Reflecting on the day’s Gospel reading, the cleansing of the Temple (John 2:13-25), the pope said: “Jesus not only cleanses us of our sins, but gives us a share in his own power and wisdom. He liberates us from the narrow and divisive notions of family, faith and community that divide, oppose and exclude, so that we can build a Church and a society open to everyone and concerned for our brothers and sisters in greatest need.”
“At the same time, he strengthens us to resist the temptation to seek revenge, which only plunges us into a spiral of endless retaliation. In the power of the Holy Spirit, he sends us forth, not as proselytizers, but as missionary disciples, men and women called to testify to the life-changing power of the Gospel.”
The pope began his final full day in Iraq at the apostolic nunciature in Baghdad. He flew to Erbil, where he was welcomed by Chaldean Archbishop Bashar Warda, Syrian Catholic Archbishop Nizar Semaan, and the president and prime minister of the Kurdistan Region.
The pope then transferred by helicopter to Mosul, Iraq’s second-largest city, where he offered prayers for victims of war.
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Francis traveled on to Bakhdida, also known as Qaraqosh, where he met local Christians at the Church of the Immaculate Conception.
The pope had lunch at the Patriarchal Seminary of St. Peter in Erbil, leaving a wooden sculpture of St. Joseph as a gift. He arrived at the stadium to celebrate Mass around 4 p.m. local time and was driven past the congregation in a popemobile -- the vehicle’s only outing in Iraq -- surrounded by masked security guards.
Preparations for the Mass started early on Sunday morning, with 250 young volunteers buzzing around the altar, setting up signs for VIPs, and following instructions from enthusiastic priests.
Eighteen-year-old Joseph told CNA: “This is an opportunity of a lifetime, to have the chance to work for the Holy Father coming to our land. I still can’t believe this is about to happen.”
Matilda, 16, said: “I feel we are following the Gospel, ‘what you got freely, give it freely,’ especially when we are doing it for a man of God like Pope Francis.”
Hannah, 17, commented: “I do believe that the pope’s visit will not be just a moment. This will be a source of hope for us, for young people, for everyone in Kurdistan.”
The Kurdistan Region has one of the lowest emigration rates in Iraq. But according to a source from the Chaldean Catholic Archdiocese of Erbil, speaking to CNA on background, “migrants are disproportionately Christian and disproportionately young.”
While adjusting chairs for the choir, Sarah, 17, said: “I really hope the pope inspires our people to stay. But in any way, this experience will stay in our hearts and will be unforgettable.”
Joseph added: “I also hope our generation will stay. I really hope so.”
At the end of Mass, as the sun lowered over the stadium, Archbishop Warda thanked the pope on behalf of Iraqi Christians.
He said: “Pope Francis, we know that Christ and you are with us. Your courage flows now into us. Then, we give our thanks to you for your prayers for the persecuted and the marginalized, here in Iraq and around the world.”
“We know that you have continued to pray for us through all our times of darkness. We know that through your prayers we were never forgotten. We know that through your prayers you continue to urge this broken world and this broken land to a time of peace, humility and prosperity, with dignity of life and purpose for all.”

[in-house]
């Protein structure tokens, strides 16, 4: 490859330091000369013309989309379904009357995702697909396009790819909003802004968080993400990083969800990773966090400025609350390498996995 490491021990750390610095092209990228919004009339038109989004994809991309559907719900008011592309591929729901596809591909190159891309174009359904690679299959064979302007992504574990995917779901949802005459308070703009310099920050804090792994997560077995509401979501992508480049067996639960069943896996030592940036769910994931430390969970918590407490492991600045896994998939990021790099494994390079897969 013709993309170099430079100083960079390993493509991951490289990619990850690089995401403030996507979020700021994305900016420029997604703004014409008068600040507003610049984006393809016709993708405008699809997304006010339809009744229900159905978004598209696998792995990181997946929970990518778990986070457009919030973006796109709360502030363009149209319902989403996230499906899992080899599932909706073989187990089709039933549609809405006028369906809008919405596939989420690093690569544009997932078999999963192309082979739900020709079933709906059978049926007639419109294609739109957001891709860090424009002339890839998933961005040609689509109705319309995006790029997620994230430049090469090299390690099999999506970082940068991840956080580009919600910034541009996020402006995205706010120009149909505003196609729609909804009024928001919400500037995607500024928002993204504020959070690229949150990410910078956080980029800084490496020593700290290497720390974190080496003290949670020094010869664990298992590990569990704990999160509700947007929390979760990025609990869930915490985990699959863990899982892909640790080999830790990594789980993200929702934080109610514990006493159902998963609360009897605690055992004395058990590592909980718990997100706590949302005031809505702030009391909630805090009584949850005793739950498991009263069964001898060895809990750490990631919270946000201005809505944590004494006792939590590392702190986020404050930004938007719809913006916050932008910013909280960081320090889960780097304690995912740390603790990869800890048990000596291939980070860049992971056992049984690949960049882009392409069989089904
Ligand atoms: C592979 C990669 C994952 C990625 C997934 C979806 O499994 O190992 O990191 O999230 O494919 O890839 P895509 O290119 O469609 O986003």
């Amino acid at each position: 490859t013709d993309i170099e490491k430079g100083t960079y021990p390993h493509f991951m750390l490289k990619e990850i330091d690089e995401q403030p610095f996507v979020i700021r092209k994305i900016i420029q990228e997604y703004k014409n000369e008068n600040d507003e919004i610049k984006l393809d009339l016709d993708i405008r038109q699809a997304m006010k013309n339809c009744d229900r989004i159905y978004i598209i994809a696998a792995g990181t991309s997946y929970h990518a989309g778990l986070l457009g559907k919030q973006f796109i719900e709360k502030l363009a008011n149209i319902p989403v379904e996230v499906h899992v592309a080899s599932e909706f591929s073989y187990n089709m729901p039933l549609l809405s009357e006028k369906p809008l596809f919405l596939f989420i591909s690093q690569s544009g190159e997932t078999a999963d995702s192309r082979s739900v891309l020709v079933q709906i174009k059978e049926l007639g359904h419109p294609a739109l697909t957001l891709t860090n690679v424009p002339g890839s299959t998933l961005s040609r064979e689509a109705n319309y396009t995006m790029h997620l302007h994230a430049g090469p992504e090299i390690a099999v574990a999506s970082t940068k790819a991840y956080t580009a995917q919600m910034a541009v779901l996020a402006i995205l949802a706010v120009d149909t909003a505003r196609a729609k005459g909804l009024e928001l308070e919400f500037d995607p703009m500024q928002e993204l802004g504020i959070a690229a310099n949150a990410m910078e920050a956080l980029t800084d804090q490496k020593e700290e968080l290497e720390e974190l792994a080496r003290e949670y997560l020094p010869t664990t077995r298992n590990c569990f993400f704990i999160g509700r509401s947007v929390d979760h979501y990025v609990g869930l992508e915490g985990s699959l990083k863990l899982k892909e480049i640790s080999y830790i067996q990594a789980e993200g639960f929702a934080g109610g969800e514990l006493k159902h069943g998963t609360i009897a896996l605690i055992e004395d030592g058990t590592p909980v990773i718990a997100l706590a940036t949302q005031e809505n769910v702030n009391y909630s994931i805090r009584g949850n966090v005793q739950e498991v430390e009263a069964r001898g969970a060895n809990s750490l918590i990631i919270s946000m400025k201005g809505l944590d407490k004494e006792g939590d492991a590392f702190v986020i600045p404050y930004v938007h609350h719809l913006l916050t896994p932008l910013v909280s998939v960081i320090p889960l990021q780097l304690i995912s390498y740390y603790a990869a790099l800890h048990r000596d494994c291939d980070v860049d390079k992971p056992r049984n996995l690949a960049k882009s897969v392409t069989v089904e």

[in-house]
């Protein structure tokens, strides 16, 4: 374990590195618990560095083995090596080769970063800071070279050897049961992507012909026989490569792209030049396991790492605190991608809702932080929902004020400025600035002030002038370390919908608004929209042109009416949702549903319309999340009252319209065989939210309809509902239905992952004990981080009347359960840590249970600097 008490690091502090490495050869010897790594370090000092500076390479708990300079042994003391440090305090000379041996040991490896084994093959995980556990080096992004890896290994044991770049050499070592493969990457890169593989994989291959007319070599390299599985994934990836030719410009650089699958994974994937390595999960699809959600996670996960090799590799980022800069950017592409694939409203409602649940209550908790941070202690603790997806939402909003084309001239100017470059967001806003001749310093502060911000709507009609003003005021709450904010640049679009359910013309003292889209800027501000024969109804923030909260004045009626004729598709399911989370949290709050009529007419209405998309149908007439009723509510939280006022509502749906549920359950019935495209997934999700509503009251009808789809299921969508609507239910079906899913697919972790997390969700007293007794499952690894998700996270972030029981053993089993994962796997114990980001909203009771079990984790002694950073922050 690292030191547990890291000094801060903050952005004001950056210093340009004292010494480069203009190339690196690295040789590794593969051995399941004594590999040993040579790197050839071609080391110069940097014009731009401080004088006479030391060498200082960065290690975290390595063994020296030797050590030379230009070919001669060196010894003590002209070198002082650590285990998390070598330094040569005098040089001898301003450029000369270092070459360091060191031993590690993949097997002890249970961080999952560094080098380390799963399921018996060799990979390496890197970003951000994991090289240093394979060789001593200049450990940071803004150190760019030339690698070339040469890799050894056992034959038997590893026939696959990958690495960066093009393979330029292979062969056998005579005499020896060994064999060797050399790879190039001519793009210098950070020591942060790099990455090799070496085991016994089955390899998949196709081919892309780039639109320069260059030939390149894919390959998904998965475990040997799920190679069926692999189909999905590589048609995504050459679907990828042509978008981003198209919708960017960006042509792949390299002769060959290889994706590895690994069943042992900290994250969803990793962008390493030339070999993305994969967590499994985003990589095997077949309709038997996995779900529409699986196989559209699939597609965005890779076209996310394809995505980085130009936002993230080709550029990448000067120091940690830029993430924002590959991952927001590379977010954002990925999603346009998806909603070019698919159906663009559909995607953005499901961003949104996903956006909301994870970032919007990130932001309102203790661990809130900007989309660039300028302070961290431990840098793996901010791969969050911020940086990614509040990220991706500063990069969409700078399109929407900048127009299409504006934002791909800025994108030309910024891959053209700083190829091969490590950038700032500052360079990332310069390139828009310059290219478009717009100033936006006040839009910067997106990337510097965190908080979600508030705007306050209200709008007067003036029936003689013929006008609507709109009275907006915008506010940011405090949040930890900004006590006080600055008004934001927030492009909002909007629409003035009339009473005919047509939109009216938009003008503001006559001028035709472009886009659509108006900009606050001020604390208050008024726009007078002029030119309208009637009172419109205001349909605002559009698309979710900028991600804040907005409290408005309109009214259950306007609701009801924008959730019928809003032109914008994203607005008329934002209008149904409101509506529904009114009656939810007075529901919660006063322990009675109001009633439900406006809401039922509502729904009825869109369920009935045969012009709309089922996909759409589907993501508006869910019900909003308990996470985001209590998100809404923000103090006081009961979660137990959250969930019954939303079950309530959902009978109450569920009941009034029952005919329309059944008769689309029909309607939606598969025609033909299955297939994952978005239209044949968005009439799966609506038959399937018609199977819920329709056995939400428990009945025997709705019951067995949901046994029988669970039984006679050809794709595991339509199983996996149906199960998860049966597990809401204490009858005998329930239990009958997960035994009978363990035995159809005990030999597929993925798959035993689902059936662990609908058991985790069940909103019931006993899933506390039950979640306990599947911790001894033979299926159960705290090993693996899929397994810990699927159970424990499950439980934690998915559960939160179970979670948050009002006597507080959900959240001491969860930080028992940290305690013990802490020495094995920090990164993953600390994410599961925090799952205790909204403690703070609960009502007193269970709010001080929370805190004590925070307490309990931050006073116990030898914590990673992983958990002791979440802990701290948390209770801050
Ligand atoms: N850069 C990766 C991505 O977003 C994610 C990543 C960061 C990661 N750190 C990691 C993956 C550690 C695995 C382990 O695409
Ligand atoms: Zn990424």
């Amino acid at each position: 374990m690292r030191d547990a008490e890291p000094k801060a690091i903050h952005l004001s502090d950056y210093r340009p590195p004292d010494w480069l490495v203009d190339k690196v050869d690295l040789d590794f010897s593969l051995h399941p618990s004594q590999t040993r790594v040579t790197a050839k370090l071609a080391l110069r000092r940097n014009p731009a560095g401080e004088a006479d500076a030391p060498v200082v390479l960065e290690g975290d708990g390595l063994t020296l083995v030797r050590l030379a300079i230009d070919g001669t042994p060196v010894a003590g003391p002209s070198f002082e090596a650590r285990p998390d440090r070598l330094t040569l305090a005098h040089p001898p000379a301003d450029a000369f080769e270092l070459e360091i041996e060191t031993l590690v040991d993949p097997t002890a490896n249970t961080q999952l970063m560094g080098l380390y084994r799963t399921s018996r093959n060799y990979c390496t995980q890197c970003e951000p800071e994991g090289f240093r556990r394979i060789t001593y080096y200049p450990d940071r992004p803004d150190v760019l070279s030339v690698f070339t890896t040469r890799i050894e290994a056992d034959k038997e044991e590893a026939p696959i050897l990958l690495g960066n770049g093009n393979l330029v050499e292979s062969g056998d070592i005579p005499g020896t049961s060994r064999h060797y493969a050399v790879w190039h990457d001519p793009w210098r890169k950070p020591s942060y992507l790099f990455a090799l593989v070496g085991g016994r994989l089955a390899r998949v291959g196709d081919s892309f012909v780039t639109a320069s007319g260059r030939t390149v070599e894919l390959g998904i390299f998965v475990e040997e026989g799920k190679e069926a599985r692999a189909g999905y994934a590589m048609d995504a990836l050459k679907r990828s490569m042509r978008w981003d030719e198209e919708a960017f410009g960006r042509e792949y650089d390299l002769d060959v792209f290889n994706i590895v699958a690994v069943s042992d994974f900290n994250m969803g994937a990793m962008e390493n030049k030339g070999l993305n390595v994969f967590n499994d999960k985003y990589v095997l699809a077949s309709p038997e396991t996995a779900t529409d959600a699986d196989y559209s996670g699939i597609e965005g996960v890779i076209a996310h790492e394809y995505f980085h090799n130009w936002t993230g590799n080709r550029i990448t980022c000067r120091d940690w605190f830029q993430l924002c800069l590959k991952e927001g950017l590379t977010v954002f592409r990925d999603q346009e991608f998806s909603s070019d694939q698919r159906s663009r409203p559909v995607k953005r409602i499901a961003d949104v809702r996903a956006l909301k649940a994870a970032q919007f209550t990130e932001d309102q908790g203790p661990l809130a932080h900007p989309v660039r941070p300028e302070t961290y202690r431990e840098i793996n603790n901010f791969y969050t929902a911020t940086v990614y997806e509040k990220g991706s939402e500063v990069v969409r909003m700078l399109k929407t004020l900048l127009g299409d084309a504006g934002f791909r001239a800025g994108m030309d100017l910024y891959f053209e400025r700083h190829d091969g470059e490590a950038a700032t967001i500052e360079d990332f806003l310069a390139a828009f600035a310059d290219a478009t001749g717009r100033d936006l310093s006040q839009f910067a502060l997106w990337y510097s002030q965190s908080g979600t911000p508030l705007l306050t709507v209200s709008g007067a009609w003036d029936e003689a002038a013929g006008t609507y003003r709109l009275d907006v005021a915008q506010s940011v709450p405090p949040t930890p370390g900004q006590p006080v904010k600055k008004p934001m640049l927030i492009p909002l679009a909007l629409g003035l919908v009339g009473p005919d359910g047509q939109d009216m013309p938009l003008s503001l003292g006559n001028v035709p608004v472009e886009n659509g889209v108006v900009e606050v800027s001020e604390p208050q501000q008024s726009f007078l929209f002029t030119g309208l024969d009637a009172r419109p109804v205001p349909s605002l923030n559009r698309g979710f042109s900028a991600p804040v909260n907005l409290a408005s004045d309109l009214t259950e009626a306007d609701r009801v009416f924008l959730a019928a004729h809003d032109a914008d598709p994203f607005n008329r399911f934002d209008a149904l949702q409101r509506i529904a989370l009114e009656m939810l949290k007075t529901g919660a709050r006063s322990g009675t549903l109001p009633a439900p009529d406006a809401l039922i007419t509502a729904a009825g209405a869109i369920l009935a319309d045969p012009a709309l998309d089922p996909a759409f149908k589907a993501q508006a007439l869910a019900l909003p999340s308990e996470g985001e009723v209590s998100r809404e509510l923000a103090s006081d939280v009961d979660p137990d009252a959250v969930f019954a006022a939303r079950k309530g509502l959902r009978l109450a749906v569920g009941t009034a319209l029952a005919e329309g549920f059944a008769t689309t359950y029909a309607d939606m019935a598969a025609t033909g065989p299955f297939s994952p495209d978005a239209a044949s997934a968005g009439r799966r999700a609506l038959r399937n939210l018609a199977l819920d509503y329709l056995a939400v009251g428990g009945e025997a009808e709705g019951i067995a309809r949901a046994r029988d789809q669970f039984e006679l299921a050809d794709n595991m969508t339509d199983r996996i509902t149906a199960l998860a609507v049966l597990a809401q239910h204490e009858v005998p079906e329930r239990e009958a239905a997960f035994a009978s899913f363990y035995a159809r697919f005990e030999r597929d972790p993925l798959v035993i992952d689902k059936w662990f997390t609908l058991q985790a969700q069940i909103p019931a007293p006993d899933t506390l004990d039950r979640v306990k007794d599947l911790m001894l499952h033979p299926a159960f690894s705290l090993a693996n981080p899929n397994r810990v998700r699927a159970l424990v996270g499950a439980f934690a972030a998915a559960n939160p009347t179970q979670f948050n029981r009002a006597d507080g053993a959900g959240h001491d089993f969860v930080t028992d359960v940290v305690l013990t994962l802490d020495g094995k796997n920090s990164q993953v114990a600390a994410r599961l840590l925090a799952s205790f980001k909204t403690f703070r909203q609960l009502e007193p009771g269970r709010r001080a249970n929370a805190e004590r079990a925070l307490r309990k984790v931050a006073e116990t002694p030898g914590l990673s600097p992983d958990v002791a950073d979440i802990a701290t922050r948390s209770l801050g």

“Finally, we give you thanks for the message of peace you have brought to Erbil and to all of Iraq. Your powerful message of brotherhood and forgiveness is a gift now to all the people of Iraq, which leaves us, everyone one of us in this land, with a lasting responsibility to bring continuing life to your message in our daily lives from this day forward. May God grant you safety in your travels. You will be forever in our prayers.”
Before giving the final blessing, the pope greeted Mar Gewargis III, Catholicos-Patriarch of the ancient Assyrian Church of the East, who lives in Erbil.
“Together with him I embrace the Christians of the various denominations, many of whom have shed their blood in this very land,” he said. “Yet our martyrs shine together like stars in the same sky! From there they call us to walk together, without hesitation, towards the fullness of unity.”
He continued: “In my time among you, I have heard voices of sorrow and loss, but also voices of hope and consolation. This was due in large part to that tireless charitable outreach made possible by the religious institutions of every confession, your local Churches and the various charitable organizations assisting the people of this country in the work of rebuilding and social rebirth.”
As he prepared to leave the stadium for Baghdad, where he will stay overnight before flying back to Rome on Monday, the pope said: “Now the time draws near for my return to Rome. Yet Iraq will always remain with me, in my heart. I ask all of you, dear brothers and sisters, to work together in unity for a future of peace and prosperity that leaves no one behind and discriminates against no one.”
“I assure you of my prayers for this beloved country. In a particular way, I pray that the members of the various religious communities, together with all men and women of goodwill, may work together to forge bonds of fraternity and solidarity in the service of the common good and of peace.”
This report includes photographs taken by Alejandro Bermudez/CNA and EWTN Correspondent Colm Flynn.